The philosopher Seneca was once the wealthiest man on earth. So much so that the Emperor of Rome felt threatened and ordered Seneca to commit suicide – which he did after a few technical hitches. And because contemporary people tend to listen to the nonsense that comes from the mouths of the wealthy, Seneca should qualify as a voice to be listened to. Although it has to be said that most wealthy people are certainly not philosophers and will not be remembered a thousand years from now – or remembered at all.
Seneca once advised that anyone seriously interested in being happy should look at how the average man lives and do the opposite, since the average man is frequently unhappy. This same principle applies to many areas of life, and not least to the way businesses use information technology. Since large numbers of managers who are responsible for IT budget have very little understanding of the technology, they will usually do what everyone else does – safety in numbers and all that. This is why the IT industry is unique in the way just two or three suppliers can come to dominate a significant technology market. Just look at how Oracle and SAP came to dominate the enterprise applications space, when much superior offerings were available from other suppliers. At one time it was hard to avoid people, possibly with some psychological problem, who would walk up to me and tell me their business had made a strategic decision to use Oracle – or whatever. A completely meaningless statement that maybe compensated for some form of personal inadequacy.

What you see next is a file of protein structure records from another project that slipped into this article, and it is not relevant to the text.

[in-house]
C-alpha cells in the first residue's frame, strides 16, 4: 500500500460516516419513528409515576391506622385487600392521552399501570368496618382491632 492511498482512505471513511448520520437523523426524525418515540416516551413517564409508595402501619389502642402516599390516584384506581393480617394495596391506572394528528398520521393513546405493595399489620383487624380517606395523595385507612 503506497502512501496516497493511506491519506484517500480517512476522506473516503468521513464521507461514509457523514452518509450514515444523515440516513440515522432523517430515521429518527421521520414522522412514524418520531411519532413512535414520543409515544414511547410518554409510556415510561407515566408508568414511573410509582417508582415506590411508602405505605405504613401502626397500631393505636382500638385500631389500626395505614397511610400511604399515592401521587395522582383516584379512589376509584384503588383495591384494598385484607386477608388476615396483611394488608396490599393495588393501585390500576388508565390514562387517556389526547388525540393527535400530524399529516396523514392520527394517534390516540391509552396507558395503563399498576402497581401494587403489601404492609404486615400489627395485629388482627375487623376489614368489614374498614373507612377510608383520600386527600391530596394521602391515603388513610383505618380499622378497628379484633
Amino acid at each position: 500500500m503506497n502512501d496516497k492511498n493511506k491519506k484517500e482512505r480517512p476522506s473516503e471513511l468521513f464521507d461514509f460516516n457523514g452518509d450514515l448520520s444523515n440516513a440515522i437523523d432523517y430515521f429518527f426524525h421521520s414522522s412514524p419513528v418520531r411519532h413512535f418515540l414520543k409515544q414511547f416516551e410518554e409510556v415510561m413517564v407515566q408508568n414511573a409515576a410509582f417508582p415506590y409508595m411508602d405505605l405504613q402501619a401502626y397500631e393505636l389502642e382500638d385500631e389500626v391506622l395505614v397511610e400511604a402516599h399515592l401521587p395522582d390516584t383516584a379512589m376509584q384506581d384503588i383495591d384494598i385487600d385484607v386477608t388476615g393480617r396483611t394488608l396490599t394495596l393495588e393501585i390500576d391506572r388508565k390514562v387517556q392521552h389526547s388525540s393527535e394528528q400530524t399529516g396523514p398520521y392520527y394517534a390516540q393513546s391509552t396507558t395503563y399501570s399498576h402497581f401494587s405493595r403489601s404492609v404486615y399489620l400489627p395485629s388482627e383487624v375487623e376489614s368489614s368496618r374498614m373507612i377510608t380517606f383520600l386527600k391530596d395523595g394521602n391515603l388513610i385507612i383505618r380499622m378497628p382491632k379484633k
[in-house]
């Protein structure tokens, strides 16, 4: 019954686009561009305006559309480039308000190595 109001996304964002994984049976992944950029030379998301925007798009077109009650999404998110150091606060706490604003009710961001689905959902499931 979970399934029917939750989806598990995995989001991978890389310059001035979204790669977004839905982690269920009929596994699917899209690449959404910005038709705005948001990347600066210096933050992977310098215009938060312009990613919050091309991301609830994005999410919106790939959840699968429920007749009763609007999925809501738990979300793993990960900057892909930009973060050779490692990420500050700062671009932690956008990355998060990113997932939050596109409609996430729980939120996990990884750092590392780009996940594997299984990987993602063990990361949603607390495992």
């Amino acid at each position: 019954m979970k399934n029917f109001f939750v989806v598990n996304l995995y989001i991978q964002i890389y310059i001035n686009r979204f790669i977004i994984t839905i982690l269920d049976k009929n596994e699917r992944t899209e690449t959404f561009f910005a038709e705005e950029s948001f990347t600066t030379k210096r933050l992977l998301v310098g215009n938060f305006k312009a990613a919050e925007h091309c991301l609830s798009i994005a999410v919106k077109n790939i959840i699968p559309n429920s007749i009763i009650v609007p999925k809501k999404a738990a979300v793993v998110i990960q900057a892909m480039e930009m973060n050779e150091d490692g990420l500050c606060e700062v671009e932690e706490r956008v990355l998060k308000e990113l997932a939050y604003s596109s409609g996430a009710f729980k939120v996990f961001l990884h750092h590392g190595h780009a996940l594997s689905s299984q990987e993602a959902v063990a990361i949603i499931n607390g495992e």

And so today we find business managers investing in ‘big data’ even though they don’t have big data, and perhaps most worrying of all the trend toward visual analytics. Yes – it’s nice to see data displayed in charts, but the current mania represents the final victory of form over content (it all started with PowerPoint) – say whatever you want, it doesn’t have to be true just as long as it looks good. The visual analytics paradigm has so much wrong with it, it’s quite difficult to know where to start. Interpretation is subjective. Only three dimensions can be seen at any one time. The harder you look for something, the more likely you are to find it, and the more likely it is to be wrong. And so on. Read Daniel Kahneman and/or Nassim Taleb if you want to understand more.
Seneca would advise that we look at the whole big data topic with a certain amount of cynicism, and focus more on non-visual forms of analysis. These can analyze dozens of dimensions at the same time (not just 3), and just a smattering of statistics will allow us to add some form of validation to what might otherwise just be random noise dressed up to look good.
Finally I just have to add something on the ‘wisdom of crowds’. Psychologists know that crowds are stupid beasts. If you really want IT to make a difference to your business, then do something different. This however is problematical. It means the people with budget need to understand – and they often don’t. Paul Strassmann studied the correlation between IT spend and business success for many years and found there was none. This was not a popular message, and so he now focuses on issues such as cyber security. His findings underline the fact that a relatively small IT budget, in the hands of people who know what they are doing, can outperform a huge IT budget, in the hands of people who understand almost nothing.